The Farmington University ‘scandal’ has thrown up a fundamental question on the Curricular Practical Training (CPT) facility and its misuse by fake universities to attract students.
The CPT is popular among international students as it gives them authorisation to work and get paid while gaining experience in the field related to their course. Generally, they are allowed to work for about 20 hours per week full-time or less than that as part-time. Most students use this to earn and compensate for their living expenses.
Officially, many colleges and universities offer such provision to US students and it is paid with funds given by the federal government. International students, however, mostly work outside the campus. Some courses, where practical training is a must offer this facility, from the first year itself.
However, Optional Practical Training (OPT) is another programme that allows international students to work with their student visa intact but it has to be related to their area of study. This is generally for 12 months but students pursuing STEM courses — science, technology, engineering and mathematics — can apply for a 24-month extension of their OPT employment.
In the Farmington issue, both the OPT and CPT were connected. Students who were lured to this fake university were promised CPT from day one by the authorities and that’s why they joined the second master’s to work from the places they were living without attending classes. Students opted for it to extend their OPT with a view that their H-1B would be picked up in due course that would enable them to work legally anywhere in the USA.
Farmington not alone
Education providers and students in the USA reveal that Farmington is not the lone university where the misuse of student visa is going on quite openly. Majority of students who enrol in such institutions do it consciously and are aware of the risks involved, says Narsi Gayam, who trains students going abroad. He feels nearly 20,000 students in sham institutions are at risk if the authorities take up the issue seriously.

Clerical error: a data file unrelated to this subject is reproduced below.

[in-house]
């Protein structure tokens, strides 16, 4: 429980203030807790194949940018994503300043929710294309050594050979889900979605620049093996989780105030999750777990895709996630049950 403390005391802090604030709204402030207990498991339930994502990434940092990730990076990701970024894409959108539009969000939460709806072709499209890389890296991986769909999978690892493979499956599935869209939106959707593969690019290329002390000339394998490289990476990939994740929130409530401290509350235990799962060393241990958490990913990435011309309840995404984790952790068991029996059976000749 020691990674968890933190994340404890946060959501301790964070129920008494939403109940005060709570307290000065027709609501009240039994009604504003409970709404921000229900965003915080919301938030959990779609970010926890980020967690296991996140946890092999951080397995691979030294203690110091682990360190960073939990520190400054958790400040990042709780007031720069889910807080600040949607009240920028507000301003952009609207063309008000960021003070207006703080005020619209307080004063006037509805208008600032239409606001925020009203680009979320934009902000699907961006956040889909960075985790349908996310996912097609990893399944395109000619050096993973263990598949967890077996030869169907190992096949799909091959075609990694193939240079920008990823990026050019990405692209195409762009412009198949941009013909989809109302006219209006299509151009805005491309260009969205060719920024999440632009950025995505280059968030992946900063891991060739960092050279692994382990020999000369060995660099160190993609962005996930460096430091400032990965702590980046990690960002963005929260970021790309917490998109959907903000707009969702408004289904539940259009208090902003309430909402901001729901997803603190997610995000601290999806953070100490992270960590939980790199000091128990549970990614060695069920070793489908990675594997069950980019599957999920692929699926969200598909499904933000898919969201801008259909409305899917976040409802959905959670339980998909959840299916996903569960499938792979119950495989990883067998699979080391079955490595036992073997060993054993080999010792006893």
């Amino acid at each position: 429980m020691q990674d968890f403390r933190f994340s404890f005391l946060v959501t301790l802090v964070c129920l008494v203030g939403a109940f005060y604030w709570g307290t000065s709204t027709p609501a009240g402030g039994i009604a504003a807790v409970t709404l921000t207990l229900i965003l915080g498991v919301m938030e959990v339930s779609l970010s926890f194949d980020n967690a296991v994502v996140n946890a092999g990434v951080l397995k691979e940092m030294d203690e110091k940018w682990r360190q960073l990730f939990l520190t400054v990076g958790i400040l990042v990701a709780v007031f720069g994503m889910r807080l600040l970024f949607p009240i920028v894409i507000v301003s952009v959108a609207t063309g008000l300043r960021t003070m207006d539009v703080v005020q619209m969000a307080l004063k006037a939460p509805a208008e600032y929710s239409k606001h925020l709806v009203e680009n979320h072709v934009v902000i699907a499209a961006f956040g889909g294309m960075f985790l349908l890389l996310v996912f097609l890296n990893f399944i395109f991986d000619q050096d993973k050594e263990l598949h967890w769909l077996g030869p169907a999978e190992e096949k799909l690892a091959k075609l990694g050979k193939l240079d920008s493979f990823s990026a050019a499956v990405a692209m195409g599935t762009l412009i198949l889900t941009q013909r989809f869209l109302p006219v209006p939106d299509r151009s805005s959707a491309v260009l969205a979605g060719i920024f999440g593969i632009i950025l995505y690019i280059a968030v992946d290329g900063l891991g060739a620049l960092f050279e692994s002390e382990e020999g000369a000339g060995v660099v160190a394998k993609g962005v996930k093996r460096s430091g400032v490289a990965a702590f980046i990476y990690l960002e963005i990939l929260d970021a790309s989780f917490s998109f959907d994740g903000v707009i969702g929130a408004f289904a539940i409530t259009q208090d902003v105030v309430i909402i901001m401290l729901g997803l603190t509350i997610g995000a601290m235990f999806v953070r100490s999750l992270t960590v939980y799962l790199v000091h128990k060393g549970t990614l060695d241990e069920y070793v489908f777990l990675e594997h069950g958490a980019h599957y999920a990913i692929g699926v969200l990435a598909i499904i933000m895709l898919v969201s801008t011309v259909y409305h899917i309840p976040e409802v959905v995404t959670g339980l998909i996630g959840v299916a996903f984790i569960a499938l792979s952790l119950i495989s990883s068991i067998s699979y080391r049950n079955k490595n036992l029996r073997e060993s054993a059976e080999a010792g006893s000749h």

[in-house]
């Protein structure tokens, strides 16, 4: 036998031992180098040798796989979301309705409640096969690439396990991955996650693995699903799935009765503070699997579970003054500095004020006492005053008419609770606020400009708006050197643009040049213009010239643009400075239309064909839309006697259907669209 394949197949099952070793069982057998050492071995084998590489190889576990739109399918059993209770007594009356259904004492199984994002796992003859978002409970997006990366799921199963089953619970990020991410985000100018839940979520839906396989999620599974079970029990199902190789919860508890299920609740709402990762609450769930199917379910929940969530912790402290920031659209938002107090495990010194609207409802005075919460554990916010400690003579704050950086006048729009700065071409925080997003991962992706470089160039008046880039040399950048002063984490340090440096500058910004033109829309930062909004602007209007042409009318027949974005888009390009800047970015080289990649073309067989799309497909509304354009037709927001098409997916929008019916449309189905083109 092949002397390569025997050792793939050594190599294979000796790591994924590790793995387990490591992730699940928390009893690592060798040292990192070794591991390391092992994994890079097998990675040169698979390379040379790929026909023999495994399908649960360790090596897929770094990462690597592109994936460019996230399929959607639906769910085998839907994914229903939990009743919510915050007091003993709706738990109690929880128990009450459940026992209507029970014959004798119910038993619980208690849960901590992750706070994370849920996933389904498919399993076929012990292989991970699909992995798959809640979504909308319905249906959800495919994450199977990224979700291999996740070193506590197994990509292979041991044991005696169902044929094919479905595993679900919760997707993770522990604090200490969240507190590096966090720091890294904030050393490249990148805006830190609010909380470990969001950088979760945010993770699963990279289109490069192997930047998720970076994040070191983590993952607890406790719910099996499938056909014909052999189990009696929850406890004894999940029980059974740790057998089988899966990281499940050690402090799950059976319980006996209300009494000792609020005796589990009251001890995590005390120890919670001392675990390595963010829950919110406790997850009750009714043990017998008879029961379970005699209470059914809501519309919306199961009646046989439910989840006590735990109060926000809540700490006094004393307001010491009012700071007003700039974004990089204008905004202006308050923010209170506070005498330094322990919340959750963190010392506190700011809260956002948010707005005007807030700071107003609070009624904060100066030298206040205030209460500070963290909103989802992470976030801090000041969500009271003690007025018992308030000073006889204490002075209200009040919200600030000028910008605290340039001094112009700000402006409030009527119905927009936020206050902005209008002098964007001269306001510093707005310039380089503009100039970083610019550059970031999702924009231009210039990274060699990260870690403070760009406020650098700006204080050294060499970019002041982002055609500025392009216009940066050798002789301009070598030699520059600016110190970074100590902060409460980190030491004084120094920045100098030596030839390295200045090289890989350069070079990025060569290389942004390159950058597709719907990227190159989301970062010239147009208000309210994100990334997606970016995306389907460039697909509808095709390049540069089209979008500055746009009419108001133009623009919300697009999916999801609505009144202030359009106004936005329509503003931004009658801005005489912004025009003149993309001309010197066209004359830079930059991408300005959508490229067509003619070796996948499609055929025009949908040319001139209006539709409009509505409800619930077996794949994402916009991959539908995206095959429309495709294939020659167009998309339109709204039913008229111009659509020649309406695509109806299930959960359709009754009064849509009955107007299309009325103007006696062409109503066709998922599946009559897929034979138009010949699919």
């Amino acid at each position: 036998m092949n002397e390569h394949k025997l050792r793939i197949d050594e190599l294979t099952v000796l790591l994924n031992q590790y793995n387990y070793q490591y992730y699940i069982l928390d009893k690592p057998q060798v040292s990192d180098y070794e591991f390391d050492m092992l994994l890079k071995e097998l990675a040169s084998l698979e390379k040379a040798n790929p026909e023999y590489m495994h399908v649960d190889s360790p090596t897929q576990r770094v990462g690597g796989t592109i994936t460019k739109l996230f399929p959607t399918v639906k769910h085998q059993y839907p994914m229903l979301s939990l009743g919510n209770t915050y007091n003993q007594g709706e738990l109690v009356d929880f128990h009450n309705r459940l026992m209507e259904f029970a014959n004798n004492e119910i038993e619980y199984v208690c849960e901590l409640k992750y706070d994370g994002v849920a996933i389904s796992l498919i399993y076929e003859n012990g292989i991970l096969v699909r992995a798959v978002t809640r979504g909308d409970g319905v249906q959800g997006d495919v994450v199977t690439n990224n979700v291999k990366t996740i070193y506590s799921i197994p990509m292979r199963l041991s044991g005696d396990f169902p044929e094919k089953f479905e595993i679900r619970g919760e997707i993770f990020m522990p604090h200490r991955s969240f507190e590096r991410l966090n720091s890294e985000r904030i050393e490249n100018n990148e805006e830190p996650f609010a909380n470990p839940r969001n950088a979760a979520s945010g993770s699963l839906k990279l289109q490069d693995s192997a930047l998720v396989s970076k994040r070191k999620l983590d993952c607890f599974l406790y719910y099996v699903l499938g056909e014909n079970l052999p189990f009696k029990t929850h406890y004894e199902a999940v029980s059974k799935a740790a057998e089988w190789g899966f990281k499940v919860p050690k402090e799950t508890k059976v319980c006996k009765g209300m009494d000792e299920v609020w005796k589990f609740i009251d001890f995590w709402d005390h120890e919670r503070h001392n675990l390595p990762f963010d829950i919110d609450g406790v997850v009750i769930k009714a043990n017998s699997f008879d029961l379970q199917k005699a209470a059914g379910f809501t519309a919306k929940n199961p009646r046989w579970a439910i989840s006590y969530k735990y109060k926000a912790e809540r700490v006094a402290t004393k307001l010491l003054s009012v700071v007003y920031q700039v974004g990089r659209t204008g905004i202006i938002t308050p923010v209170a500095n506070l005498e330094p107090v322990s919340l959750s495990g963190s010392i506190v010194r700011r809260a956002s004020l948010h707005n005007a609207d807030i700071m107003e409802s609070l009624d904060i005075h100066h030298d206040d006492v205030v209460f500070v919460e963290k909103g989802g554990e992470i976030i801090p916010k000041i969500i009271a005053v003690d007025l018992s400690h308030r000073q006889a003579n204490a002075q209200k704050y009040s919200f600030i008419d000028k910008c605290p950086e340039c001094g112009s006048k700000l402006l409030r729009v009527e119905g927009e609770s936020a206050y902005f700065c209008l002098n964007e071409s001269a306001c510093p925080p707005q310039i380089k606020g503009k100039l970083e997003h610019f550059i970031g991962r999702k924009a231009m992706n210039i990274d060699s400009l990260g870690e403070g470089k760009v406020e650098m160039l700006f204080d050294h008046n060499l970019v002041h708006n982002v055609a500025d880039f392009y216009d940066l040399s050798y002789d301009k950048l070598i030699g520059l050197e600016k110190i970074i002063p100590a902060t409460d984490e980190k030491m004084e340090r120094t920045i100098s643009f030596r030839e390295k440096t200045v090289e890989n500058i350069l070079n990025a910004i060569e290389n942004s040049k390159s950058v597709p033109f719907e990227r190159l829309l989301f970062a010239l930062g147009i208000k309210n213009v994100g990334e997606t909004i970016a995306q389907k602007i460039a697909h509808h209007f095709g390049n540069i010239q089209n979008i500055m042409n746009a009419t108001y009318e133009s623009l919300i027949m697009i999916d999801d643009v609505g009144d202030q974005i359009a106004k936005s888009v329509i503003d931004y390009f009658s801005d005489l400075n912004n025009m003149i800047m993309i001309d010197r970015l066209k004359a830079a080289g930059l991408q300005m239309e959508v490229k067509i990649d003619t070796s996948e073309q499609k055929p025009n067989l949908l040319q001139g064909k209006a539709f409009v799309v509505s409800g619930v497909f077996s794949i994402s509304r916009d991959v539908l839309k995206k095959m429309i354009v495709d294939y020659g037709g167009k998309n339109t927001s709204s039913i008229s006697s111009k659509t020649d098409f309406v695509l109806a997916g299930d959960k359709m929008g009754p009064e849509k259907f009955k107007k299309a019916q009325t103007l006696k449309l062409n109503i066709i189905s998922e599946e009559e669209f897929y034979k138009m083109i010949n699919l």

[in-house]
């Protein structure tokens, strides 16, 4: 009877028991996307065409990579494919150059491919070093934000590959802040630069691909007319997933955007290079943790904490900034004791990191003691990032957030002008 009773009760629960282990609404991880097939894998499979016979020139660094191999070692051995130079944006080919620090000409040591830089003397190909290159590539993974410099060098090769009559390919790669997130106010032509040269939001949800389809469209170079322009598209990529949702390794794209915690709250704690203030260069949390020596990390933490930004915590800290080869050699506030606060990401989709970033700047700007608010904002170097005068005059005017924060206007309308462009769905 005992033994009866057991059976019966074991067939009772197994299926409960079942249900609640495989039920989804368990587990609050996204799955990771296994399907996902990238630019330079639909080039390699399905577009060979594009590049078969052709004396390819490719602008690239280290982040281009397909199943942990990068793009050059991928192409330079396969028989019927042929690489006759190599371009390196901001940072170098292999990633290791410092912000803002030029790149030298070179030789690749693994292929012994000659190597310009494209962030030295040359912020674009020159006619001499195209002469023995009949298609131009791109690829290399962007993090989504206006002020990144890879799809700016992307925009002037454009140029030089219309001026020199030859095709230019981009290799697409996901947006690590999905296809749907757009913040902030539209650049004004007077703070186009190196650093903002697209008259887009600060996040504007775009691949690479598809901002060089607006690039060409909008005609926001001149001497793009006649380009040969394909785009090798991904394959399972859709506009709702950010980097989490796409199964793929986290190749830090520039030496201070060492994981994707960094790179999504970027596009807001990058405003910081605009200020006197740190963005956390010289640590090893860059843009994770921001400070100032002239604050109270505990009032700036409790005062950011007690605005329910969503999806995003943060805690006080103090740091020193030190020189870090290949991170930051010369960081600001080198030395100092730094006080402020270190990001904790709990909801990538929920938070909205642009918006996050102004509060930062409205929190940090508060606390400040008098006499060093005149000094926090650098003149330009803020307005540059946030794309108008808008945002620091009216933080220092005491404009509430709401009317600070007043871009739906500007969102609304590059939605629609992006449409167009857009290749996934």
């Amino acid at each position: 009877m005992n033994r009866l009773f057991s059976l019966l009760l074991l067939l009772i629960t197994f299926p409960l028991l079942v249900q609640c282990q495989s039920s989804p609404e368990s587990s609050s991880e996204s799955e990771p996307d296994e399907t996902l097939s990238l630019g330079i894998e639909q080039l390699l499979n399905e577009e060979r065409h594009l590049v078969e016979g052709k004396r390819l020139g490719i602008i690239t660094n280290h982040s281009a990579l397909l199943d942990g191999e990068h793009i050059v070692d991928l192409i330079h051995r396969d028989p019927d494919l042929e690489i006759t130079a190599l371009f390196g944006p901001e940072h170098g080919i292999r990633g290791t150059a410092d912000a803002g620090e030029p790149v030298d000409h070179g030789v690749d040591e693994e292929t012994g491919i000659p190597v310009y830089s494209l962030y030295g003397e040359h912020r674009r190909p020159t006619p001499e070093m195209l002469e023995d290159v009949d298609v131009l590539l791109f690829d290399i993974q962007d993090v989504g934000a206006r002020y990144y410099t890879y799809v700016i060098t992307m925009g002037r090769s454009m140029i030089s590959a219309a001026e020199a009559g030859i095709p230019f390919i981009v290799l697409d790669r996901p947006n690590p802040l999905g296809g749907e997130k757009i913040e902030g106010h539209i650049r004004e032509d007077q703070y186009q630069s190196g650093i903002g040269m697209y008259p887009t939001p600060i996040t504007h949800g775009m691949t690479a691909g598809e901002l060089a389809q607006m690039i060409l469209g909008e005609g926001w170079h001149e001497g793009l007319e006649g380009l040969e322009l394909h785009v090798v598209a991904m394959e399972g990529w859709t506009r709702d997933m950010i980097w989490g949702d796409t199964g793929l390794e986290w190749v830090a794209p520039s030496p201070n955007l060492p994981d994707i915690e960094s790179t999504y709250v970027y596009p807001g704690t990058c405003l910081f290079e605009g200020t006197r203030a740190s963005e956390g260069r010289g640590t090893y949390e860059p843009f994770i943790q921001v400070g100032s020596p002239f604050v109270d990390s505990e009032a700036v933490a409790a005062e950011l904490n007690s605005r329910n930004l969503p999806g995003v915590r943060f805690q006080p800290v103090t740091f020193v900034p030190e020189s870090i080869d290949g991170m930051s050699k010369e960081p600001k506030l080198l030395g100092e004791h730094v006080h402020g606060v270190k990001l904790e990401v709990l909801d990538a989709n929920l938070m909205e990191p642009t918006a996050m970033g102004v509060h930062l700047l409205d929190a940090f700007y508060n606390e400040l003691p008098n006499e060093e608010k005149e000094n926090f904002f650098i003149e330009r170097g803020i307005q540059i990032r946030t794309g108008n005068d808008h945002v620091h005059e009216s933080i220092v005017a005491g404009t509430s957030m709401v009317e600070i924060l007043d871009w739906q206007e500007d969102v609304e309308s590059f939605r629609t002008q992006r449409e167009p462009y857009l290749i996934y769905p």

A student, seeking anonymity, revealed that a Telugu-origin person is operating such sham varsities in Kentucky and from his Hyderabad office, students are lured with CPT option from day one, and apparently nearly 20,000 students are pursuing courses in those universities. “They are enticed with CPT from day one and they attend classes for only two days in a semester. Several students working in different places in the US are enrolled there,” he says.
Ticking time bomb
Similar varsities are operating in some other states as well and if US authorities launch an investigation, thousands of such students may face deportation or severe consequences legally there itself, say representatives of various Telugu associations that have been helping out the affected students legally, financially and morally.
Mr. Gayam says CPT can be given only after two semesters of full time study but some universities offer it from day 1, which is the root of all trouble. Moreover, the total CPT period cannot exceed 12 months but many students continue to work throughout the duration of enrolment at the universities.
He says some institutions are interpreting that attending classes for one weekend in a semester can be considered as full time study. But if the US federal agencies interpret it differently and construe it as violation of student visas, such students would get into trouble, he warns.